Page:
What is Ransomware? Ransomware is a form of malicious software or ‘malware’ which is used by cyber criminals known as bad actors to gain access to individual computers or computer networks to encrypt and/or steal files. The targets generally range from small local businesses to large corporations, the latter of which is known as Big Game Hunting in the world of cyber crime. These bad actors will attack computers/networks with their ransomware and leave a digital ransom note for the victim requesting a sum of money for the file decryption key, and in some cases will threaten to delete the files or make them available for everyone with access to the internet. Simply put, a bad actor will find a vulnerability within a computer or computer network of a business, render the files unusable and request money to allow them to be accessed and used again. This can have a significantly detrimental effect for business’s and can potentially cost them millions before the ransom amount is even considered.
Ransomware is continuously developing and becoming more and more sophisticated. It isn’t going anywhere anytime soon, but where did it come from? Where did it go? And how has it evolved?
It might sound surprising, but Ransomware was born way back in 1989 and it wasn’t created by an IT specialist. The man known as the father of ransomware was none other than a Dr. Joseph L. Popp who was a Harvard educated biologist. Following the completion of the World Health Organisations AIDS conference, Dr. Popp created what is now known as the AIDS Trojan on 20,000 floppy disks. These disks where sent out in the post to attendees of the conference in packaging which made it look like a questionnaire to determine the likelihood of someone contracting HIV which, back in those days especially, there was no reason to reasonably question its legitimacy.
Once the floppy disk was inserted into a computer a symmetric encryptor blocked the user from accessing their files. A symmetric encryption is a key created by someone, which is essentially a string of numbers or letters. The key is used to encrypt files meaning that no one can gain access to them unless they hold the original key. Anyone who holds the original key can use it to decrypt the files and once again gain access. When the files had been encrypted a note from Dr. Popp would be revealed on the computer monitor demanding $189 plus another $378 for software release to be sent to a P.O. Box in Panama. When the victim had paid the ransom, they would be given access back to all of their files.
As this was the first application of ransomware in history it was fairly unsophisticated. IT specialists quickly worked out what the decryption key was and distributed it to the known victims so that they could access their files without having to pay the ransom. Following this, ransomware wasn’t really seen again for about another 15 years which, unsurprisingly, is when the internet started to become the normal in households and businesses all over the world.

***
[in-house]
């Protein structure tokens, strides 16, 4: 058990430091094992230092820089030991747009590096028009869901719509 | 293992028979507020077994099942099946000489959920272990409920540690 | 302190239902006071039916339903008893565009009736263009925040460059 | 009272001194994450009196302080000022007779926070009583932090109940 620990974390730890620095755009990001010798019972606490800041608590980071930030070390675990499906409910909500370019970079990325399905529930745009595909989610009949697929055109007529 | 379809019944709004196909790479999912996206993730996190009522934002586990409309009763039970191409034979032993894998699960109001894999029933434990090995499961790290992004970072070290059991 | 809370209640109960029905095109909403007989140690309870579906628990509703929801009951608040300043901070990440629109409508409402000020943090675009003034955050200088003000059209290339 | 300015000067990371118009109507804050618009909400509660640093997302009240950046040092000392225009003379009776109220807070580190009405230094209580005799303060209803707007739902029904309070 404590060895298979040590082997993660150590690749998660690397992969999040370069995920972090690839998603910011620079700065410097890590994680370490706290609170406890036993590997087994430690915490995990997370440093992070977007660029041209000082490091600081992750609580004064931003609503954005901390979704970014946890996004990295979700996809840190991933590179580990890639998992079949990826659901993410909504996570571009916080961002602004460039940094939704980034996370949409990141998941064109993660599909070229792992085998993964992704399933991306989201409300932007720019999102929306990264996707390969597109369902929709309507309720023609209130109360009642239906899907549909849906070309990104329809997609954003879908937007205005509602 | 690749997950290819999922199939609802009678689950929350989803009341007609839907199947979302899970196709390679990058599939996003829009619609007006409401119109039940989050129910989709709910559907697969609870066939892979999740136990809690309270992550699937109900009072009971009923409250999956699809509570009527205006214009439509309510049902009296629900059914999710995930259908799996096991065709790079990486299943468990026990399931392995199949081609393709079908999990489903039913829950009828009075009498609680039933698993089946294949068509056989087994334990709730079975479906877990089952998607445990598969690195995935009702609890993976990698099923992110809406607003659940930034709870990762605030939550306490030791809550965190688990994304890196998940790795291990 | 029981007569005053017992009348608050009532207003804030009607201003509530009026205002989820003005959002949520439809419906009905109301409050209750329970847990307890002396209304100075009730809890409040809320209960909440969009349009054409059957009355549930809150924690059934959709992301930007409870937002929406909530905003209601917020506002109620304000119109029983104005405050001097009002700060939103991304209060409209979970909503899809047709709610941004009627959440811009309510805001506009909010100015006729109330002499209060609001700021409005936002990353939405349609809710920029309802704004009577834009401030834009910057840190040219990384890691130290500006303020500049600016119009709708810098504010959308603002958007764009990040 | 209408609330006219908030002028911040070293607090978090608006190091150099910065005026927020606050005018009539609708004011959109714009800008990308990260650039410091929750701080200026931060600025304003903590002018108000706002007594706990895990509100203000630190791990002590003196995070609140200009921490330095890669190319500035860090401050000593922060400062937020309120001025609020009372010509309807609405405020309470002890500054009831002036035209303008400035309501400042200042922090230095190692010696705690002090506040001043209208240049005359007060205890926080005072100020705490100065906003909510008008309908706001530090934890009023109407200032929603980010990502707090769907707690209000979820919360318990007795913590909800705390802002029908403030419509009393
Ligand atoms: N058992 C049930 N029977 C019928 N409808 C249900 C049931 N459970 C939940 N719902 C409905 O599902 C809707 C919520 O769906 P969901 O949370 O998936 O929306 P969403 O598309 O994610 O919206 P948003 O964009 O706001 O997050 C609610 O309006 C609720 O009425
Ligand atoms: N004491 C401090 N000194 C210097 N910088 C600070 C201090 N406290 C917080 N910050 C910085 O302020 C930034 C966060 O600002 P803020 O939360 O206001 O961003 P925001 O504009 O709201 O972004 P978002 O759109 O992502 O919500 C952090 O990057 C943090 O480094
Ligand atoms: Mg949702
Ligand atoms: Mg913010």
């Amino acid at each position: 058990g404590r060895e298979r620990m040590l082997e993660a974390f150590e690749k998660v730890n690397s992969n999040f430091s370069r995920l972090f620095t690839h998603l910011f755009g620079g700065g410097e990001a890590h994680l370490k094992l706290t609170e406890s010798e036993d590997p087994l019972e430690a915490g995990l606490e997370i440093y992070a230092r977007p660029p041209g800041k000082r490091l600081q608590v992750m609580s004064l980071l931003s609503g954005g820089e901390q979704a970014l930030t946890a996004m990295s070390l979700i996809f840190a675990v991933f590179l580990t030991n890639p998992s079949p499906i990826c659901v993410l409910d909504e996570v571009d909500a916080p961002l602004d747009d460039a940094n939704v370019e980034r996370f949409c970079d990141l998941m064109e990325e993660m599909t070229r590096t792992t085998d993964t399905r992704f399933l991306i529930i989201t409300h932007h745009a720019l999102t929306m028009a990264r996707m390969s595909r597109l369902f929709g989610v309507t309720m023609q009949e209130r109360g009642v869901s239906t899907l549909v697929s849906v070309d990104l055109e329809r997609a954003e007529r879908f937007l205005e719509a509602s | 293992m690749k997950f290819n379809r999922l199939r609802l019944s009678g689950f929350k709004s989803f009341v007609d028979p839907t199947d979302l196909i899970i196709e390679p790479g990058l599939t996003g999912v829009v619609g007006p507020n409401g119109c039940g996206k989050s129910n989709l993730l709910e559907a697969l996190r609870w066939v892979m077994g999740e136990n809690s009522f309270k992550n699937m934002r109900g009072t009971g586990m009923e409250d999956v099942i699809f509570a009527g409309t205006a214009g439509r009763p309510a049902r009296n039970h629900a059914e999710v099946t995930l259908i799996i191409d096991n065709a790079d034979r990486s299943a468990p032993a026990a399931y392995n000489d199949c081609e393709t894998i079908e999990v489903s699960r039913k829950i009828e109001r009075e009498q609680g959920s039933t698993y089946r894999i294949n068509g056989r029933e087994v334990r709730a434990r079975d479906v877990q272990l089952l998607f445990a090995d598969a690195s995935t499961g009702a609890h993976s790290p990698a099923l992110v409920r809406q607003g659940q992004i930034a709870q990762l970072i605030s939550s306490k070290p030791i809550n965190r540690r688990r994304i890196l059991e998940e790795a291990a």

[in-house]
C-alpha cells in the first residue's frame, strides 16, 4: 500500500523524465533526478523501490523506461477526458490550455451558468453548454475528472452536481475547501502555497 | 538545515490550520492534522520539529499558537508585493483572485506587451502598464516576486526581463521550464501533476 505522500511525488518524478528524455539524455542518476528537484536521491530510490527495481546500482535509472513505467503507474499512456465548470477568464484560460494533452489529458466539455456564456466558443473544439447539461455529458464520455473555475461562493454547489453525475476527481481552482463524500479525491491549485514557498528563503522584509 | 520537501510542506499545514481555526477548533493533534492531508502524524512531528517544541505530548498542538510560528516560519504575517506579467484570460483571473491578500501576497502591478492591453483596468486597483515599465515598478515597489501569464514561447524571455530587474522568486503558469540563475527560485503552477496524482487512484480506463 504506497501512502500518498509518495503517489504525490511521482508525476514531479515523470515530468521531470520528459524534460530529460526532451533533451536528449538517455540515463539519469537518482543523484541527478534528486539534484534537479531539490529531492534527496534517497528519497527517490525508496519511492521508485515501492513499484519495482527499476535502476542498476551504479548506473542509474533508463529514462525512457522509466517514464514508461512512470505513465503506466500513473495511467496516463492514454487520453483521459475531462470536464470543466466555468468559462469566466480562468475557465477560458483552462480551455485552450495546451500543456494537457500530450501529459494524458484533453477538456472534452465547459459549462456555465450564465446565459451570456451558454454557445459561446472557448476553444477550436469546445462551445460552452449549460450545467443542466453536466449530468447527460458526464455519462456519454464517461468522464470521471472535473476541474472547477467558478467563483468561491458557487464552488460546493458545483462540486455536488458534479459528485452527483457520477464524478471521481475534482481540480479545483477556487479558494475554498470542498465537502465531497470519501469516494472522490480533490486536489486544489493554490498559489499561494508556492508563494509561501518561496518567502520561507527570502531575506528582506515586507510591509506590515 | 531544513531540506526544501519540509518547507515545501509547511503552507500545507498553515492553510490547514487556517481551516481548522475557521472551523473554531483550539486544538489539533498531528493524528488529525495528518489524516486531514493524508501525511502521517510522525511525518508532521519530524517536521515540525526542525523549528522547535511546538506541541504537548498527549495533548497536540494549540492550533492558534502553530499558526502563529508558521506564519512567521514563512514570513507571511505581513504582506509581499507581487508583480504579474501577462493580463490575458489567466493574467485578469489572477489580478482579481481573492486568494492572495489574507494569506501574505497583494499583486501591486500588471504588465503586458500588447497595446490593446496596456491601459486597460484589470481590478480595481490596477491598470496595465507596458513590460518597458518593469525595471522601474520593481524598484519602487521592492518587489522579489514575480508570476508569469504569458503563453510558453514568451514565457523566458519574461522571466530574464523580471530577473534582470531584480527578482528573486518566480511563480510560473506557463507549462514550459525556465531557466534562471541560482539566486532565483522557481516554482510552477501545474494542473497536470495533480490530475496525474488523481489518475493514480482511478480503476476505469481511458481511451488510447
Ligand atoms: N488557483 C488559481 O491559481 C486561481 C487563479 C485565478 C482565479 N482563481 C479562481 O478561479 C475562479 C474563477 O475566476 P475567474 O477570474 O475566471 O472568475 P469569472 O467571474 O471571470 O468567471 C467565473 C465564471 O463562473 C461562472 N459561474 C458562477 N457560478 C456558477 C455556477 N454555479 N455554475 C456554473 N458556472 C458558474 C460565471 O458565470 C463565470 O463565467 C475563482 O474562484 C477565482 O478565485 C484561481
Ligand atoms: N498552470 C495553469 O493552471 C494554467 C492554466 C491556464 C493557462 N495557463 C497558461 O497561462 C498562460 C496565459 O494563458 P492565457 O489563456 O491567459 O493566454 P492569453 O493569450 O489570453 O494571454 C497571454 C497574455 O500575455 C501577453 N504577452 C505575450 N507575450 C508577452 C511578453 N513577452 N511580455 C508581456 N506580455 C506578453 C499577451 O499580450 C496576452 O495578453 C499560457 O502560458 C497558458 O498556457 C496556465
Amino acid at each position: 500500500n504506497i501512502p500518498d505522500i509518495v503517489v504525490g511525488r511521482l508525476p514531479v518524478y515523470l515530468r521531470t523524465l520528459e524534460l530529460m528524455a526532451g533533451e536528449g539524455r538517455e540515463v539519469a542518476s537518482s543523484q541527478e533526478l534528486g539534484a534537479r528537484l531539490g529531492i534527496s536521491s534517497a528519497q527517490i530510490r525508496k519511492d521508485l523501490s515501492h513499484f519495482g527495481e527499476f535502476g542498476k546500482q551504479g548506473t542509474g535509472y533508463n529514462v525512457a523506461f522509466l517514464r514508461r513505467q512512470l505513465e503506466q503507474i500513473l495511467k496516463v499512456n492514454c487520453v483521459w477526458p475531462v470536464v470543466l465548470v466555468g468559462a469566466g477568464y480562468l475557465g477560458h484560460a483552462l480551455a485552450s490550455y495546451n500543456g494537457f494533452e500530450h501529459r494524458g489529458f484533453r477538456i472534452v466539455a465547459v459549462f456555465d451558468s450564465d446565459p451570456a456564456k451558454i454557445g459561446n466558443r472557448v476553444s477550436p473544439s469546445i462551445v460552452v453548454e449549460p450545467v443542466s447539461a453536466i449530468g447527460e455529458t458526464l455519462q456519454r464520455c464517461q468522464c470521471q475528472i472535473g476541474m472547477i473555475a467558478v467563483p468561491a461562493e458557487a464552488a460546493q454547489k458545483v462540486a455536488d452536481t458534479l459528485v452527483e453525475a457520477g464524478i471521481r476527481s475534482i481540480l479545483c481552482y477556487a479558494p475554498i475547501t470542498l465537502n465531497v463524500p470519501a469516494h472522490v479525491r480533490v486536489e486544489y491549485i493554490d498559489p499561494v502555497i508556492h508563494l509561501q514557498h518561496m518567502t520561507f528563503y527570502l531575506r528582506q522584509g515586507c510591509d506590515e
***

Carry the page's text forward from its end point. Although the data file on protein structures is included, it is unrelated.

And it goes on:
These were the early years of Ransomware and it was primarily facilitated by the fact that the internet had become a way of life for so many people around the world. During these early days the bad actors would write their own encryption code, target multiple victims and would request low ransom amounts often around the $20 mark. The ransomware strain known as GPcode was one of 2 revolutionary stains of ransomware back in the early days. It was transmitted to victims via a malicious website and through phishing emails targeting windows software because of its wide use. Once GPCode had gained access to the victims’ computer it would encrypt the data and request $20 to decrypt it. Unfortunately for the distributors of GPCode the victims managed to work out the encryption key fairly easily.
A malicious website is a fraudulent website which when accessed, or when a certain item is clicked on the website, transfers the ransomware to the victim’s computer. A phishing email is an email which is made to look professional and legitimate to hide its true intent from the victim. It can have links or attachments which, when clicked on, will transfer the ransomware to the victim’s computer. Phishing can also be used to obtain personal information or data from the victim who will unknowingly and willingly provide any information requested in the email as they believe it to be a legitimate request.
The Archievus ransomware was the first to use a 1204-bit RSA encryption code. An RSA encryption code is like the symmetric encryption with the difference being that the key to encrypt and decrypt the data is different. There is a public key and a private key one of which can be used to encrypt the data with the other being the only key that can decrypt the data. The 1204-bit refers to the length of the key.
Here’s a brief explanation of how RSA encryption would work in the real world for legitimate reasons.
Person A would create a 1204-bit RSA encryption code giving them a public key and a private key.
Person A would send the public key to Person B
Person B would encrypt the data with the public key and then send the encrypted data to Person A
As Person A is the only person with access to the private key they are able to decrypt the data
This was revolutionary in the world of Ransomware.
The early 2010’s saw Ransomware evolve even further with the introduction of locker ransomware which provided even stronger encryption. This was also the beginning of the cryptocurrency phenomenon which allowed money to be transferred easily and, most importantly to the bad actors, anonymously. By this point ransomware was really finding its way and continued to keep evolving. Up until this now it had been mostly used to target PC’s due to the large use of Microsoft Software but the ever-increasing use of mobile devices now played into the bad actors hands. They began to develop ransomware to attack those using android operating systems as well devices running Mac and Linux operating systems.